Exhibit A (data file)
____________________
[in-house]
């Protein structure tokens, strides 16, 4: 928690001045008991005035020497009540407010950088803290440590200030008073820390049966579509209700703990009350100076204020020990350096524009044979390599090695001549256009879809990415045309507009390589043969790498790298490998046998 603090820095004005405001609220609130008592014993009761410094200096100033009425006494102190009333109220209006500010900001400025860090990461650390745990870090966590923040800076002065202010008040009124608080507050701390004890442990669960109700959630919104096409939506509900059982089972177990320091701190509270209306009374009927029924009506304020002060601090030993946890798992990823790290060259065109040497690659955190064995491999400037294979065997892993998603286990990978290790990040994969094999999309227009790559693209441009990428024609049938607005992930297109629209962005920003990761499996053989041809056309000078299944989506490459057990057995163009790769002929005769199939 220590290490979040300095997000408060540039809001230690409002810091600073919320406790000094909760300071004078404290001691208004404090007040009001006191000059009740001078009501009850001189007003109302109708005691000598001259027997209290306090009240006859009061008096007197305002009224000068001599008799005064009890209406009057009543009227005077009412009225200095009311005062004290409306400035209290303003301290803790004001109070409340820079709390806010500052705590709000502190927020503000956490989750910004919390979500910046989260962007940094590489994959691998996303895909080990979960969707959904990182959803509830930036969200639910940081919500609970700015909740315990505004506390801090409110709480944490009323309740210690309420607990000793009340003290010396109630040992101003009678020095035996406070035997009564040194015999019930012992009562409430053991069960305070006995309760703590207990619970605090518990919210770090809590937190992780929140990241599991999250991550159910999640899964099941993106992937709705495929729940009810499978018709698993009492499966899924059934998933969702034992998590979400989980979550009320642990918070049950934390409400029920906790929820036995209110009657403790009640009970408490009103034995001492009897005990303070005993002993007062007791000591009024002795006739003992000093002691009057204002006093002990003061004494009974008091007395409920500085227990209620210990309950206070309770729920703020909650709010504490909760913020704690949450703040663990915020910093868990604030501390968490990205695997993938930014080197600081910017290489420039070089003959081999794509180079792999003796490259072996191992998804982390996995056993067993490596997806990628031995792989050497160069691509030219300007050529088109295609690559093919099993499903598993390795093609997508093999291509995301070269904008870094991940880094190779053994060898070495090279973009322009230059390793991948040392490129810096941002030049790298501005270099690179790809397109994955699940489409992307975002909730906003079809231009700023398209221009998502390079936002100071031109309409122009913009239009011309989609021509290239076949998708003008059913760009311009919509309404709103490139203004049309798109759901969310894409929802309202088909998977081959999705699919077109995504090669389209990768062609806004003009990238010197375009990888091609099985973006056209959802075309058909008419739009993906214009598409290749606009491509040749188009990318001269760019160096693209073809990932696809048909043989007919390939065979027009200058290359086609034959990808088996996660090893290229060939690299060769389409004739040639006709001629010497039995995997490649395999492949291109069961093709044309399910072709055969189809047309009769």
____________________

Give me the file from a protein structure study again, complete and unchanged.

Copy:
[in-house]
């Protein structure tokens, strides 16, 4: 928690001045008991005035020497009540407010950088803290440590200030008073820390049966579509209700703990009350100076204020020990350096524009044979390599090695001549256009879809990415045309507009390589043969790498790298490998046998 603090820095004005405001609220609130008592014993009761410094200096100033009425006494102190009333109220209006500010900001400025860090990461650390745990870090966590923040800076002065202010008040009124608080507050701390004890442990669960109700959630919104096409939506509900059982089972177990320091701190509270209306009374009927029924009506304020002060601090030993946890798992990823790290060259065109040497690659955190064995491999400037294979065997892993998603286990990978290790990040994969094999999309227009790559693209441009990428024609049938607005992930297109629209962005920003990761499996053989041809056309000078299944989506490459057990057995163009790769002929005769199939 220590290490979040300095997000408060540039809001230690409002810091600073919320406790000094909760300071004078404290001691208004404090007040009001006191000059009740001078009501009850001189007003109302109708005691000598001259027997209290306090009240006859009061008096007197305002009224000068001599008799005064009890209406009057009543009227005077009412009225200095009311005062004290409306400035209290303003301290803790004001109070409340820079709390806010500052705590709000502190927020503000956490989750910004919390979500910046989260962007940094590489994959691998996303895909080990979960969707959904990182959803509830930036969200639910940081919500609970700015909740315990505004506390801090409110709480944490009323309740210690309420607990000793009340003290010396109630040992101003009678020095035996406070035997009564040194015999019930012992009562409430053991069960305070006995309760703590207990619970605090518990919210770090809590937190992780929140990241599991999250991550159910999640899964099941993106992937709705495929729940009810499978018709698993009492499966899924059934998933969702034992998590979400989980979550009320642990918070049950934390409400029920906790929820036995209110009657403790009640009970408490009103034995001492009897005990303070005993002993007062007791000591009024002795006739003992000093002691009057204002006093002990003061004494009974008091007395409920500085227990209620210990309950206070309770729920703020909650709010504490909760913020704690949450703040663990915020910093868990604030501390968490990205695997993938930014080197600081910017290489420039070089003959081999794509180079792999003796490259072996191992998804982390996995056993067993490596997806990628031995792989050497160069691509030219300007050529088109295609690559093919099993499903598993390795093609997508093999291509995301070269904008870094991940880094190779053994060898070495090279973009322009230059390793991948040392490129810096941002030049790298501005270099690179790809397109994955699940489409992307975002909730906003079809231009700023398209221009998502390079936002100071031109309409122009913009239009011309989609021509290239076949998708003008059913760009311009919509309404709103490139203004049309798109759901969310894409929802309202088909998977081959999705699919077109995504090669389209990768062609806004003009990238010197375009990888091609099985973006056209959802075309058909008419739009993906214009598409290749606009491509040749188009990318001269760019160096693209073809990932696809048909043989007919390939065979027009200058290359086609034959990808088996996660090893290229060939690299060769389409004739040639006709001629010497039995995997490649395999492949291109069961093709044309399910072709055969189809047309009769």